Kádár’s regime could rely only on the Soviet troops who installed them in power. They couldn’t trust the police, they couldn’t trust the army. They decided to build up a trustworthy armed organization that would keep some kind of order in the country. The first such formation came into being on November 11. These units were made up of party functionaries, former political officers, and a few who, like Horn, studied in the Soviet Union and therefore were deemed trustworthy. When, on December 15, a unit in the ministry of finance was organized, Horn agreed to serve. His decision was reinforced when the "revolutionaries" killed his older brother who was working on the organization of the new communist party, the MSZMP (Magyar Szocialist Munkáspárt). Horn claimed in his autobiographical book  (Cölöpök, 1991) and repeats even now that these armed groups were actually serving in lieu of the police and that they were not a political force but simply in charge of public safety. His contention is supported by László Gyurkó, a historian of the revolution (A bakancsos forradalom, 2001, pp. 413-14). The minister of the interior had an even lower opinion of the effectiveness of these armed officers. According to him, the regime could rely only on the Soviet troops; these armed units were useless.

There are some people today, like the woman who talked with György Bolgár today, who are convinced that these armed forces saved them from certain death. She told the story of youngsters on a killing spree. The good guys, Horn among them, gave them food. Of course, we are talking about the offspring of a communist who obviously, by today’s standards, was on the "wrong side." She recounted stealing, murdering, atrocities of all sorts, all evil coming from the "revolutionary side." Well, this is not how I remember the events. And I was certainly in the middle of it all, living in a college dormitory at the corner of Rákóczi Street and Múzeum Kőrút, right across from the Astoria Hotel.The only stealing I saw was by Soviet soldiers in the first days of the revolution. They walked out of the tank and took bolts of fabric from the store across the street. I saw no marauding revolutionaries, but young men and women with rudimentary weapons and Molotov cocktails trying to stop the tanks. Obviously, she and I saw two different revolutions. Which was the "real one"?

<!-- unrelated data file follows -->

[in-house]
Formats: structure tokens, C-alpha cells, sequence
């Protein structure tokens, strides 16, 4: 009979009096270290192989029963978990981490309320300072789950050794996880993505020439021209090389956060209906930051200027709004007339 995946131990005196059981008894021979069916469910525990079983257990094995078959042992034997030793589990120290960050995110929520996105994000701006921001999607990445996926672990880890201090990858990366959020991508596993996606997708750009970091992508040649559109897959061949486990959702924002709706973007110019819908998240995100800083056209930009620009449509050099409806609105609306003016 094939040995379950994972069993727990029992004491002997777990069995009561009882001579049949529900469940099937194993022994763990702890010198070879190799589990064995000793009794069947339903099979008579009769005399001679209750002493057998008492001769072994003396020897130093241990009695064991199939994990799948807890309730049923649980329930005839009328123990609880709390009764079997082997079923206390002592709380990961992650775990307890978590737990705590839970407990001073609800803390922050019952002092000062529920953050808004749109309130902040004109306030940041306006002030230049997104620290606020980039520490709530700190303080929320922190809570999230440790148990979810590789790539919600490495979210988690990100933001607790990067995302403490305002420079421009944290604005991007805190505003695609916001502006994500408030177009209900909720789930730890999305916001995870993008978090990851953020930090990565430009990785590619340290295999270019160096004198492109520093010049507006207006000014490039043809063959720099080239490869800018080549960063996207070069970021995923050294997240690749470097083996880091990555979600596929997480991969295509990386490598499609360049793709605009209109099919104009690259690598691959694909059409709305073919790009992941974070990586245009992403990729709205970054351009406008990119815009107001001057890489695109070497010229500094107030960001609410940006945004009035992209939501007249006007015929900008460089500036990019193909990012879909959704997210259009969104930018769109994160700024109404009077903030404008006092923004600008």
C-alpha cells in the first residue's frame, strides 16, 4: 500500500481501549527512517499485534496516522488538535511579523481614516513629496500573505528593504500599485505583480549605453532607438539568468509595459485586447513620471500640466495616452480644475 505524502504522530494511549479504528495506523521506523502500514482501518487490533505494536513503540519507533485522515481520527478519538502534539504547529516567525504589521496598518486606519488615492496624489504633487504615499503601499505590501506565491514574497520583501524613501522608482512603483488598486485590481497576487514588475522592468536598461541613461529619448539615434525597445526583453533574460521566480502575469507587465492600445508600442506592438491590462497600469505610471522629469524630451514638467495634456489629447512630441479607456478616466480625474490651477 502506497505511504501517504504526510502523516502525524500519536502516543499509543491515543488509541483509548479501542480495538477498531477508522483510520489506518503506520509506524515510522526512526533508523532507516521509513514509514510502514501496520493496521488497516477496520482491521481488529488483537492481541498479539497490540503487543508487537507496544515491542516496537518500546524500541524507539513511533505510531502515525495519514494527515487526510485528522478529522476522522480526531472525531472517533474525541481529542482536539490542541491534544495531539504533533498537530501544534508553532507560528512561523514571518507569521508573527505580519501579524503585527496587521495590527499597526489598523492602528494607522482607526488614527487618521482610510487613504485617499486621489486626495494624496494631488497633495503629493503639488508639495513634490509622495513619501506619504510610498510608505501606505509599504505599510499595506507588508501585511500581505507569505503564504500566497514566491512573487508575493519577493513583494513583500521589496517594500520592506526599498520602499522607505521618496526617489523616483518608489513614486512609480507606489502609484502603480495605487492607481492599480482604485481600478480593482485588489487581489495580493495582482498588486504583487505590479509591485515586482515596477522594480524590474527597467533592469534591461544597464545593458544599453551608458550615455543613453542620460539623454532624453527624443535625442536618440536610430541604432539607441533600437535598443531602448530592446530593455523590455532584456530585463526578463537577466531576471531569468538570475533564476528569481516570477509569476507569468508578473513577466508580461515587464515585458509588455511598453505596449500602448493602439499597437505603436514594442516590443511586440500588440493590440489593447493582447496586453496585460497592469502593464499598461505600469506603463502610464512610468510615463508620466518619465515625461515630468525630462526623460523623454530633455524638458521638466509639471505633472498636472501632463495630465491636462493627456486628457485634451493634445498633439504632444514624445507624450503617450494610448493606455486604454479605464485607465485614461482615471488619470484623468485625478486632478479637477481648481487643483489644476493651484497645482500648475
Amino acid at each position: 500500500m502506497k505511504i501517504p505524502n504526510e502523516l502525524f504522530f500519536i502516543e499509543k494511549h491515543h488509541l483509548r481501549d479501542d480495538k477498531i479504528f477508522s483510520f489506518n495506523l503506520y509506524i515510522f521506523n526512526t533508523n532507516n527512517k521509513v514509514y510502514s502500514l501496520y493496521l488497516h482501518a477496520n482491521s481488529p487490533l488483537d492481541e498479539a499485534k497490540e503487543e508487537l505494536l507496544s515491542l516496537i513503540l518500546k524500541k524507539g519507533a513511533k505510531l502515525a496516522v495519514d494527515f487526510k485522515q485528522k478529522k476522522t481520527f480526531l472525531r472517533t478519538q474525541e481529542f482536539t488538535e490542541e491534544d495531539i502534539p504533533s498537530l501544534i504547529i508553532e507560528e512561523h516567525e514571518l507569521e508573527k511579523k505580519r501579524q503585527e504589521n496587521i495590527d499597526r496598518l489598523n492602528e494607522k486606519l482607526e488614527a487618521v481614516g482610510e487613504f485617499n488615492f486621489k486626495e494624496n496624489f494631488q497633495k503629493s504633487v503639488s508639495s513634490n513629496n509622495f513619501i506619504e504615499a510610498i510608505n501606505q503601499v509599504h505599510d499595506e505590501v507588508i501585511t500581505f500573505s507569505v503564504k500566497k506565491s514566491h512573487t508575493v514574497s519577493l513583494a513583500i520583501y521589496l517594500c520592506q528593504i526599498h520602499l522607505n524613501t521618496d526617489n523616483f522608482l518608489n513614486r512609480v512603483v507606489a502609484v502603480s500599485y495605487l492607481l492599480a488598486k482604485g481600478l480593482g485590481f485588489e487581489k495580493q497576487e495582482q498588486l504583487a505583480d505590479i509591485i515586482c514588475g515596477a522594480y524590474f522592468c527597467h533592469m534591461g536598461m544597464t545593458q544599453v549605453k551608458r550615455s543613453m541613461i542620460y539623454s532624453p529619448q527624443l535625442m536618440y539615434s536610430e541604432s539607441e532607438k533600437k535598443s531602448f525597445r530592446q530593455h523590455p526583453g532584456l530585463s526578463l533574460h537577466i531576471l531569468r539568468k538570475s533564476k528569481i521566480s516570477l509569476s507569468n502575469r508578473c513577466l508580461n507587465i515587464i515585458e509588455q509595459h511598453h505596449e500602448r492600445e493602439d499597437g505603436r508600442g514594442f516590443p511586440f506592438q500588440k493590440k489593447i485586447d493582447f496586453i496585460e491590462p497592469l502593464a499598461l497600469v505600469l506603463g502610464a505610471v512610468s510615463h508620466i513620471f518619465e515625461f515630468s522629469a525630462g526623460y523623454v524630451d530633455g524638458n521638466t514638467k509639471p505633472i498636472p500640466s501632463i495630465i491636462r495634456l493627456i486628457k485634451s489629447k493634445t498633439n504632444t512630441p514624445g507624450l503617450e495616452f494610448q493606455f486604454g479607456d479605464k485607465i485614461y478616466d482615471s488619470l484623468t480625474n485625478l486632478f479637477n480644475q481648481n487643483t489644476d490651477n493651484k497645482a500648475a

Was Horn simply making certain that former inmates of prisons with wide open gates didn’t steal and kill, or was he helping to prop up a government installed by a foreign power against the wishes of the majority of the people?  And if he were on the "wrong" side should his membership in one of these armed groups make a difference today, after a distinguished career as foreign minister who was instrumental in breaking down the iron curtain and who received every conceivable decoration from Germany for his services to German unification? Horn never made a secret of what he did in 1956 and yet he and his party received an absolute majority in parliament in 1994.

I personally don’t like Horn, but I think that President Sólyom made a big mistake.

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Just read this very first post about ’56. Is it possible to know about when the borders closed. In other words until when was it relatively easy to leave the country after ’56?